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Product aims to make shopping with children easier

20/02/07

Product aims to make shopping with children easier

A practical holdall attachment designed by Charlotte Evans, left, and Carolyn Jarvis could soon be a must-have item for parents tired of contending with pushchairs and bulky shopping bags.Shopping trips with children in buggies could be about to become less onerous, thanks to the ingenuity of two working mothers. Charlotte Evans and Carolyn Jarvis have come to the rescue of parents who struggle to manage a pushchair when they are weighed down with heavy bags by creating a practical design solution known as the Buggy Boot.

The multi-purpose accessory, designed with the support of Kingston University’s Enterprise Exchange, consists of a shopping holdall on wheels able to be attached to the rear of a buggy. The hard-based bag with adjustable fastenings is easy to access and has plenty of room to hold purchases, while its top doubles as a resting place for shopping baskets as parents make their way around stores. “From our own personal experience we knew standard lightweight buggies simply weren’t designed to cope with shopping bags,” Ms Evans said. “Every time I tried to put any shopping on the handles of my buggy it would topple over, leaving me with items strewn across the floor and a child in tears. After talking to friends, it was clear there was a definite gap in the market for a foldable shopping bag that could easily be attached to a buggy and wouldn’t make it overbalance.”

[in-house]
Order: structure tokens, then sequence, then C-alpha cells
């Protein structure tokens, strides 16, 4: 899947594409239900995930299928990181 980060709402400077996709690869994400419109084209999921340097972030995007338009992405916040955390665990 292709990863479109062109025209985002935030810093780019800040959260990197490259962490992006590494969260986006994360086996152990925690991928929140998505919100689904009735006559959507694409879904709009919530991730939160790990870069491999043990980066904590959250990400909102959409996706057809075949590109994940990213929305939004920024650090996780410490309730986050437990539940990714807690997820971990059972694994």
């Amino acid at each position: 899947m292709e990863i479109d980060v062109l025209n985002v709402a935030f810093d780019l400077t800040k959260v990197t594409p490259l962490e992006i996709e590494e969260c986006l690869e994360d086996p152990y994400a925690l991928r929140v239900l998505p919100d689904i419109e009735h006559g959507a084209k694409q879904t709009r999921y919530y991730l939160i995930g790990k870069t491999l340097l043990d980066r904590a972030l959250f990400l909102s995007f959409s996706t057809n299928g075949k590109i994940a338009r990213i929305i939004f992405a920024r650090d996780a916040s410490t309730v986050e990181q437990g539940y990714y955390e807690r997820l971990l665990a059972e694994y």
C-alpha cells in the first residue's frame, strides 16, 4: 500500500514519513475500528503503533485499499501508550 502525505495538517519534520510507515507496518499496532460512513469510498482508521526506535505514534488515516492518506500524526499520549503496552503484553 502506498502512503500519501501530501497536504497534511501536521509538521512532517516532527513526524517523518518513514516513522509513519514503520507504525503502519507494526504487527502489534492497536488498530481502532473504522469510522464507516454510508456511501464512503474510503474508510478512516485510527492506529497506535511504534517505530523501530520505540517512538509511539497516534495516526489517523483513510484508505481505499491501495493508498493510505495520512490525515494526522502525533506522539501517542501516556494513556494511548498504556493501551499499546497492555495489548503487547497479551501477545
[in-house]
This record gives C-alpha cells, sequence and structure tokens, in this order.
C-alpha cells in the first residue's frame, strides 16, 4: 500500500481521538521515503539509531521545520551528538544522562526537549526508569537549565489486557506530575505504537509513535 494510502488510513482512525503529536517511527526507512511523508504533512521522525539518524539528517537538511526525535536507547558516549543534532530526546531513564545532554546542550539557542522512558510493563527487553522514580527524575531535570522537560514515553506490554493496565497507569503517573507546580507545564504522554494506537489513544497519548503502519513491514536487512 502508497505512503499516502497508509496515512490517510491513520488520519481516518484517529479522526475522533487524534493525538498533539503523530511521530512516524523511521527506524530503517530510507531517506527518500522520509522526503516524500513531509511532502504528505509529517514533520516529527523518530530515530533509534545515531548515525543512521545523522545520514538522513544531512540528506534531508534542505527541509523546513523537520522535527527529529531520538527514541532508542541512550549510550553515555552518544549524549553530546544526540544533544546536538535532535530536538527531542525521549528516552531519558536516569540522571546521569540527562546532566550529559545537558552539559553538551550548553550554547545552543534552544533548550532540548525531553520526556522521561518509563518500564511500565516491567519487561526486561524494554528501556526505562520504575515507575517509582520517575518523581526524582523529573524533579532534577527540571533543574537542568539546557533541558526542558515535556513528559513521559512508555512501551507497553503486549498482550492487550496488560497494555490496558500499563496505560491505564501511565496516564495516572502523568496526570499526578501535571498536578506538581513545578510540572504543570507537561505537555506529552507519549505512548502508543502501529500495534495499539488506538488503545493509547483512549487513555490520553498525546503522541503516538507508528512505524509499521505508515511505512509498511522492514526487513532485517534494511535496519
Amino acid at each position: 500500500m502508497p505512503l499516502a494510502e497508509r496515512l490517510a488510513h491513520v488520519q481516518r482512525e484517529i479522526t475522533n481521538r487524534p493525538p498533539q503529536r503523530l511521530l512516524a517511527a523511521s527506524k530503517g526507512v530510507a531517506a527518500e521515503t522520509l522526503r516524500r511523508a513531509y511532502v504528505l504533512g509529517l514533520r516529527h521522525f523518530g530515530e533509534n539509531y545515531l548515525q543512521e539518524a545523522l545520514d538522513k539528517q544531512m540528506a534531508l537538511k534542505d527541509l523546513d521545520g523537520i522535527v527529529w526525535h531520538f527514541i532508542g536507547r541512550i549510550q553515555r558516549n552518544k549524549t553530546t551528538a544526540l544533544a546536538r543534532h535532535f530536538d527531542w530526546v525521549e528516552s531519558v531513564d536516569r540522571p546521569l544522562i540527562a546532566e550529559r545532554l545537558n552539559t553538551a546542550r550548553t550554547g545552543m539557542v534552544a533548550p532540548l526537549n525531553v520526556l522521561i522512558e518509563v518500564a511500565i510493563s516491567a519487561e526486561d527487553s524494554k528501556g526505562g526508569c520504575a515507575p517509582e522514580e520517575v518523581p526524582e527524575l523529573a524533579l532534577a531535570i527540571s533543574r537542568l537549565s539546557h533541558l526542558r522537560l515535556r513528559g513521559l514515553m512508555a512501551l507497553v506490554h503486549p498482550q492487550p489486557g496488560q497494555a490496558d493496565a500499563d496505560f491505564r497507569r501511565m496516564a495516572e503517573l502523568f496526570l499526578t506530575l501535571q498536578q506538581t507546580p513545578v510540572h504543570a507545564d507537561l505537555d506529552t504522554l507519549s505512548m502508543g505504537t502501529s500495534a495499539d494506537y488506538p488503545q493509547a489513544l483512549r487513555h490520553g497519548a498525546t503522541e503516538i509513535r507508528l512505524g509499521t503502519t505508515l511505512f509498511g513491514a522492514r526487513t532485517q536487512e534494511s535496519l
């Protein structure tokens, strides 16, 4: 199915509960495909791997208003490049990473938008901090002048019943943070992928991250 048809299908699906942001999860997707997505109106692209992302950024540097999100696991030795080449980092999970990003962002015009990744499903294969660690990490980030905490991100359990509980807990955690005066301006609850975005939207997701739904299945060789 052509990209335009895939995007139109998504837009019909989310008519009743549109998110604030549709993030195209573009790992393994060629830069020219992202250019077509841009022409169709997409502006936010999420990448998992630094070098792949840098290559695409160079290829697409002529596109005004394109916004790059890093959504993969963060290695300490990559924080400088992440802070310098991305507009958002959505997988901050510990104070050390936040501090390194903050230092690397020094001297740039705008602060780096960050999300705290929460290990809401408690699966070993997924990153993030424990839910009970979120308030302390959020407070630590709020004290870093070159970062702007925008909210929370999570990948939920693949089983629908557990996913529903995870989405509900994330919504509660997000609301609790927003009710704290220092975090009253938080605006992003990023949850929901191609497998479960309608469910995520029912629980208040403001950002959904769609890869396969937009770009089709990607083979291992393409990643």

Realising they needed expert guidance to work through the complexities of turning their initial concept into reality, the duo approached the University’s Enterprise Exchange for help. They signed up to The Virtual Company scheme, gaining immediate access to a wealth of business knowledge and services. Under the watchful eye of mentor Alan Finn, who provided advice on market and patent research and design modifications, the pair applied for funding and visited their first trade shows. “With our mentor’s assistance, we were able to adopt a step–by–step approach, working through the process of what to do next and managing the early stages of the development of the prototype,” Ms Evans said. “He also helped us secure £29,000 of funding from the South East England Development Agency, which was a vital boost for the project.”

Expected to roll off the production lines later this year, the Buggy Boot is already generating considerable interest in the marketplace and has attracted a stream of conditional orders at trade fairs. The idea has been so well received that Ms Evans and Ms Jarvis were shortlisted for the British Female Inventor and Innovator of the Year title in 2006.

 

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